Bake Your PhD

History of Bake Your PhD

Bake Your PhD started at the ANU Research School of Earth Sciences in 2015, as part of our annual Research Student Conference. At our 2017 Student Conference, we invited the ANU Vice-Chancellor Professor Brian Schmidt to judge our creations and in 2018 the VC returned, this time with a Bake Your PhD creation of his own.

Bake Your PhD challenges students to present their research in a fun and engaging way.  Cakes can depict any aspect of the research; from the physical samples, methods employed in the project, or the research concepts and ideas.

Doing a PhD is often serious business and communicating your research is a crucial skill for any Early Career Researcher. Bake Your PhD allows students to showcase their research and share our School’s enjoyment and love of science (and cake)!

At RSES we love celebrating with cake, and mixing our science with the opportunity to bake cakes was a perfect fit. If your school, college or institution would like to join us in baking their own research, please get in contact with on Twitter  or Instagram and use #BakeYourPhD!

How we run Bake Your PhD

Bake Your PhD is a simple setup, the event is usually held over morning tea or lunch at our Research Student Conference. Cakes are set up along tables with the names of participants and ingredient lists (highlighting any allergy warnings) for each cake.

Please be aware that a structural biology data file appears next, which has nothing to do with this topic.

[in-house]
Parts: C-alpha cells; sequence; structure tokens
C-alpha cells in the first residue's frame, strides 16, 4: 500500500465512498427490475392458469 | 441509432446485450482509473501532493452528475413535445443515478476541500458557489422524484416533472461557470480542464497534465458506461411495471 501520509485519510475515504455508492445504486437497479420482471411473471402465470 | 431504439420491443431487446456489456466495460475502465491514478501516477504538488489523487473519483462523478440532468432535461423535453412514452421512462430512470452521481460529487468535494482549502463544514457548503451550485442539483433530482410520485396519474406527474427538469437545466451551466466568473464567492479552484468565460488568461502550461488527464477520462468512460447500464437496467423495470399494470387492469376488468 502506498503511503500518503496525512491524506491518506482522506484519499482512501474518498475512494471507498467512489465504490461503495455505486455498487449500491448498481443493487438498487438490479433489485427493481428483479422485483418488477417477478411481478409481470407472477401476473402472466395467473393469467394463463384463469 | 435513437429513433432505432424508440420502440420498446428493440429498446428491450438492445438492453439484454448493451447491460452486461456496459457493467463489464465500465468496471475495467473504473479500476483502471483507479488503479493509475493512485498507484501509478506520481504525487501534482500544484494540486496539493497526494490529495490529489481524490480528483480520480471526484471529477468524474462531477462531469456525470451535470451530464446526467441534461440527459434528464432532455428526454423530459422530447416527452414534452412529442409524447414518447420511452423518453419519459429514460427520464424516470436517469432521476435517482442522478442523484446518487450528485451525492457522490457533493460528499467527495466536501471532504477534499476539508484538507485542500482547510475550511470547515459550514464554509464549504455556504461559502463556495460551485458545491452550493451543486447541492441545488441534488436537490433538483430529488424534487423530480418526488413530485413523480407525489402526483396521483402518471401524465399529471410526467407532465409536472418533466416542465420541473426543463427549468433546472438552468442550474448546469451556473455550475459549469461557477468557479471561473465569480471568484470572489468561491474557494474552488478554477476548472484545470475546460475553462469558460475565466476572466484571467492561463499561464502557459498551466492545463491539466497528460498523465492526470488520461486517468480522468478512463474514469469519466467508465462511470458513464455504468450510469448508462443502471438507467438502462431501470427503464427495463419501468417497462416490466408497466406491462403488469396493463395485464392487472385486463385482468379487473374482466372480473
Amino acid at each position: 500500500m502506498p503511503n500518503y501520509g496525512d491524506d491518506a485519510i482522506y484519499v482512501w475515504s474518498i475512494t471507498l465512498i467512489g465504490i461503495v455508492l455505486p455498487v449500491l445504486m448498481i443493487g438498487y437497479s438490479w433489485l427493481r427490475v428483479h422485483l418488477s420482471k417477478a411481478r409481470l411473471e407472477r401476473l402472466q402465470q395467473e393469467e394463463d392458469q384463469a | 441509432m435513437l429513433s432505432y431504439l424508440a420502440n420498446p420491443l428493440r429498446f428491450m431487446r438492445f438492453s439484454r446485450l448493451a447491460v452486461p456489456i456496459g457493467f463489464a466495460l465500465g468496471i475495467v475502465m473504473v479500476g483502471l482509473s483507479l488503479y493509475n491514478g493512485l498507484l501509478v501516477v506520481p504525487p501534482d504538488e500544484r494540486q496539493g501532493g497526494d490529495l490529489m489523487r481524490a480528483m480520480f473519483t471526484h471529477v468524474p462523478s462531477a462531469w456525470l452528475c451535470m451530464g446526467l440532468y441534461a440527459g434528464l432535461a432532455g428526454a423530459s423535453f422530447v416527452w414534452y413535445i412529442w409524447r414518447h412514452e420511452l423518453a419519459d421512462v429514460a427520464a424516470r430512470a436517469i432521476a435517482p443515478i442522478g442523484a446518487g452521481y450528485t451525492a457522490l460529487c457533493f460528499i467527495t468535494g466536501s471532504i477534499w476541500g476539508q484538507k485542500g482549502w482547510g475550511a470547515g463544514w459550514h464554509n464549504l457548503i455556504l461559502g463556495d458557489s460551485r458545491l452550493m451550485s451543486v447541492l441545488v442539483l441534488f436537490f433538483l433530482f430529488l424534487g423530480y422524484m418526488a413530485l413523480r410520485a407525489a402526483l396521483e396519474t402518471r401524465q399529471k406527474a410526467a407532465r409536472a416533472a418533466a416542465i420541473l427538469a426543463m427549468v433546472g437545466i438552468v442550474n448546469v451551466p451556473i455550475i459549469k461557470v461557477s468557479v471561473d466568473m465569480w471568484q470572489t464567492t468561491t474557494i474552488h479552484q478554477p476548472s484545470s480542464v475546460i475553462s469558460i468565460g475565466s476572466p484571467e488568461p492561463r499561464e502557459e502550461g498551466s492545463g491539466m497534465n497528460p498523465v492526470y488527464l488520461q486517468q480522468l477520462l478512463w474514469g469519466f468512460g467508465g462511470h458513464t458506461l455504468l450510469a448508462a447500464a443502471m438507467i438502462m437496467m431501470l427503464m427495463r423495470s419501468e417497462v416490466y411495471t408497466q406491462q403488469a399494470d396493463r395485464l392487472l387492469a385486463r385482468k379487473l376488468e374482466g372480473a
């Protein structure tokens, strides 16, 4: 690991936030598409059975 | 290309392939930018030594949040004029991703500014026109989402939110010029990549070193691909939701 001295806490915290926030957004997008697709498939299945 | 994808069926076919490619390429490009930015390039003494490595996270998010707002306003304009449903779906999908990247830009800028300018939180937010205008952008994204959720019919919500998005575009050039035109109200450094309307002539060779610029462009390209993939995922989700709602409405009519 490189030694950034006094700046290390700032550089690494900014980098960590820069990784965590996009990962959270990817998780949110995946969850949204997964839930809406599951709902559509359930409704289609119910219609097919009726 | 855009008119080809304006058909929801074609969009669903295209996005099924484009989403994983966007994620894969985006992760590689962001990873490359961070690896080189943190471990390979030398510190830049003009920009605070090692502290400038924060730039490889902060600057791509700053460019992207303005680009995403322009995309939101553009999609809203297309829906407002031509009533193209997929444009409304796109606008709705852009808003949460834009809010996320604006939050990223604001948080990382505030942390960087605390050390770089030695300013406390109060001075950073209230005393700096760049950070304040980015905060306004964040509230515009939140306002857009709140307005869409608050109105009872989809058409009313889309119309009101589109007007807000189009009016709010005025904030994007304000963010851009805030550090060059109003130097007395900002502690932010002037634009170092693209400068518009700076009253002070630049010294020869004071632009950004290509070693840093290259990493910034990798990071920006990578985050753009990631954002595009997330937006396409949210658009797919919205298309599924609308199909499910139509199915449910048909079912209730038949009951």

Judges for Bake Your PhD have been past winners, PhD supervisors, and guest judges from around the university. Each judge is provided with a clipboard and judging forms (criteria below).

The judges start at one end of the cakes and as they move along the participants give a 30 second presentation of the cake to explain how it depicts their research.  Participants are allowed one page containing an image, diagram, or graph to help them explain their cake. The judges then taste the cake and score it based on the following simple criteria:

  1. How well does the cake depict the research?
  2. How creative is the cake and/or cake presentation?
  3. Does the cake creation taste good?

Once the judges have made their decisions, the cakes can be enjoyed by everyone.

Tips for success

  • Think about the overarching concepts and ideas in your research, can you make an analogy of them with cake?
  • We say cake, but we'd also accept other edible baked goods; biscuits, pies, breads etc.
  • Try to incorporate your research into more than just the icing on the cake.
  • While non-edible decorations are allowed, why not try making edible decorations to really impress the judges?!
  • Think about your presentation to the judges. Impress them with a story or maybe incorporate moving parts or a demonstration to your presentation.
  • Remember you don't have to represent all your research in one cake, pick your favourite or most interesting part and have fun with that!

RSES winners


1st Tharika Liyanage
2nd Hannah James
3rd Nita Sebastian


Bethany Ellis and Katherine Holland


Kathleen Harazin

Updated:  17 June 2019/Responsible Officer:  RSES Webmaster/Page Contact:  RSES Webmaster